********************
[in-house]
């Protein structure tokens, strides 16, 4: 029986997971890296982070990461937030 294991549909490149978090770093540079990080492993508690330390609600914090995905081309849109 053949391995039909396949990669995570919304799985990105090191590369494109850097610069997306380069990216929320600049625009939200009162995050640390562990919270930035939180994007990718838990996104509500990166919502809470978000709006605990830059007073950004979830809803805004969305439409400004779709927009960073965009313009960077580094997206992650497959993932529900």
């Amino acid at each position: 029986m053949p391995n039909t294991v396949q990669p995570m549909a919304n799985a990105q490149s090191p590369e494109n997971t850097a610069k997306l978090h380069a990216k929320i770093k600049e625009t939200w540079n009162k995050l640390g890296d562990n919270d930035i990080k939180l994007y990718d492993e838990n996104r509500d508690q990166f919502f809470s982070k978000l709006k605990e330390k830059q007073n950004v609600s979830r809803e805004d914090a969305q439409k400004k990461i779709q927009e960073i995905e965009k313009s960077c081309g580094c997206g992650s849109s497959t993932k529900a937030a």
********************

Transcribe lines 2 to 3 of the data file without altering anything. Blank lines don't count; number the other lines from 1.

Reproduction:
């Protein structure tokens, strides 16, 4: 029986997971890296982070990461937030 294991549909490149978090770093540079990080492993508690330390609600914090995905081309849109 053949391995039909396949990669995570919304799985990105090191590369494109850097610069997306380069990216929320600049625009939200009162995050640390562990919270930035939180994007990718838990996104509500990166919502809470978000709006605990830059007073950004979830809803805004969305439409400004779709927009960073965009313009960077580094997206992650497959993932529900």
């Amino acid at each position: 029986m053949p391995n039909t294991v396949q990669p995570m549909a919304n799985a990105q490149s090191p590369e494109n997971t850097a610069k997306l978090h380069a990216k929320i770093k600049e625009t939200w540079n009162k995050l640390g890296d562990n919270d930035i990080k939180l994007y990718d492993e838990n996104r509500d508690q990166f919502f809470s982070k978000l709006k605990e330390k830059q007073n950004v609600s979830r809803e805004d914090a969305q439409k400004k990461i779709q927009e960073i995905e965009k313009s960077c081309g580094c997206g992650s849109s497959t993932k529900a937030a």